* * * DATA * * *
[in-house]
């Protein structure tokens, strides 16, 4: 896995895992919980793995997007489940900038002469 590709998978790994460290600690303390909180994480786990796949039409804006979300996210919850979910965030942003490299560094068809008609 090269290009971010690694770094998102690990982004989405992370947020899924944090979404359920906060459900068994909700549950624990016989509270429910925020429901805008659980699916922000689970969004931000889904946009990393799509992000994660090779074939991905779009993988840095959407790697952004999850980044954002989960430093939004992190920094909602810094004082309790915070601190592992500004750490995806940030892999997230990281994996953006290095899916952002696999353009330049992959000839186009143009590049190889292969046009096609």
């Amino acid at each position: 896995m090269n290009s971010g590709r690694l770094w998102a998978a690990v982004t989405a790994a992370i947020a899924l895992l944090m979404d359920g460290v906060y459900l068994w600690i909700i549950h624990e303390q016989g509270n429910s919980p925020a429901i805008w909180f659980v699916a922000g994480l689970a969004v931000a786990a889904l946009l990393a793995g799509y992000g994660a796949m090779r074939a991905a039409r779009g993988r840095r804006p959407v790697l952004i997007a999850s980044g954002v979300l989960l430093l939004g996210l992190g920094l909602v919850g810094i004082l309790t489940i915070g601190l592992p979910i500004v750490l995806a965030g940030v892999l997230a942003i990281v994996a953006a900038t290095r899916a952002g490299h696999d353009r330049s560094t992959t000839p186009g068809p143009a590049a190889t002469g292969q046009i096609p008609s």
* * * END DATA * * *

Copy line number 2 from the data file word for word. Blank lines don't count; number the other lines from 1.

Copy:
């Protein structure tokens, strides 16, 4: 896995895992919980793995997007489940900038002469 590709998978790994460290600690303390909180994480786990796949039409804006979300996210919850979910965030942003490299560094068809008609 090269290009971010690694770094998102690990982004989405992370947020899924944090979404359920906060459900068994909700549950624990016989509270429910925020429901805008659980699916922000689970969004931000889904946009990393799509992000994660090779074939991905779009993988840095959407790697952004999850980044954002989960430093939004992190920094909602810094004082309790915070601190592992500004750490995806940030892999997230990281994996953006290095899916952002696999353009330049992959000839186009143009590049190889292969046009096609």